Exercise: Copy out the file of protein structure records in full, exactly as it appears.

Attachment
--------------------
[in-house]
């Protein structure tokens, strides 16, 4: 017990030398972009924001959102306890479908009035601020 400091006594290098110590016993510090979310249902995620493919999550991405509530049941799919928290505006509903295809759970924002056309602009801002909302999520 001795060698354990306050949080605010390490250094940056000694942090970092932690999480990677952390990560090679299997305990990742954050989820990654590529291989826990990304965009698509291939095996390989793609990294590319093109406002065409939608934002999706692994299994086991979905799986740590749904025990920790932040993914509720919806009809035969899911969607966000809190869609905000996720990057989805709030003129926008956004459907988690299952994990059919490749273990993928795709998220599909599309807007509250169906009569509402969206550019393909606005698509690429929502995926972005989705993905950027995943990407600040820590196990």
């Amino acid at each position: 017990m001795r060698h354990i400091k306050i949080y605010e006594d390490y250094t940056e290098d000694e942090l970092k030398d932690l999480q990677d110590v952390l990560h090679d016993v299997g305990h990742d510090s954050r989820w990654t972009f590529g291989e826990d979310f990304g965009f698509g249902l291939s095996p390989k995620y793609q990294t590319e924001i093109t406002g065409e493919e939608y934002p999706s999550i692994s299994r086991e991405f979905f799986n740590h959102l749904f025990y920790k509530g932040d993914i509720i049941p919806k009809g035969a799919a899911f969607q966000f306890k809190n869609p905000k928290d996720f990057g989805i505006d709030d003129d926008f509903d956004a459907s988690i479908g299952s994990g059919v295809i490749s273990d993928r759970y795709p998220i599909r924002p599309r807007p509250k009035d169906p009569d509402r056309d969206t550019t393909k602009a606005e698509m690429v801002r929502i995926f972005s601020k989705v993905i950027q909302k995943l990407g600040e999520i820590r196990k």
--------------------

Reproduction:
[in-house]
């Protein structure tokens, strides 16, 4: 017990030398972009924001959102306890479908009035601020 400091006594290098110590016993510090979310249902995620493919999550991405509530049941799919928290505006509903295809759970924002056309602009801002909302999520 001795060698354990306050949080605010390490250094940056000694942090970092932690999480990677952390990560090679299997305990990742954050989820990654590529291989826990990304965009698509291939095996390989793609990294590319093109406002065409939608934002999706692994299994086991979905799986740590749904025990920790932040993914509720919806009809035969899911969607966000809190869609905000996720990057989805709030003129926008956004459907988690299952994990059919490749273990993928795709998220599909599309807007509250169906009569509402969206550019393909606005698509690429929502995926972005989705993905950027995943990407600040820590196990």
């Amino acid at each position: 017990m001795r060698h354990i400091k306050i949080y605010e006594d390490y250094t940056e290098d000694e942090l970092k030398d932690l999480q990677d110590v952390l990560h090679d016993v299997g305990h990742d510090s954050r989820w990654t972009f590529g291989e826990d979310f990304g965009f698509g249902l291939s095996p390989k995620y793609q990294t590319e924001i093109t406002g065409e493919e939608y934002p999706s999550i692994s299994r086991e991405f979905f799986n740590h959102l749904f025990y920790k509530g932040d993914i509720i049941p919806k009809g035969a799919a899911f969607q966000f306890k809190n869609p905000k928290d996720f990057g989805i505006d709030d003129d926008f509903d956004a459907s988690i479908g299952s994990g059919v295809i490749s273990d993928r759970y795709p998220i599909r924002p599309r807007p509250k009035d169906p009569d509402r056309d969206t550019t393909k602009a606005e698509m690429v801002r929502i995926f972005s601020k989705v993905i950027q909302k995943l990407g600040e999520i820590r196990k």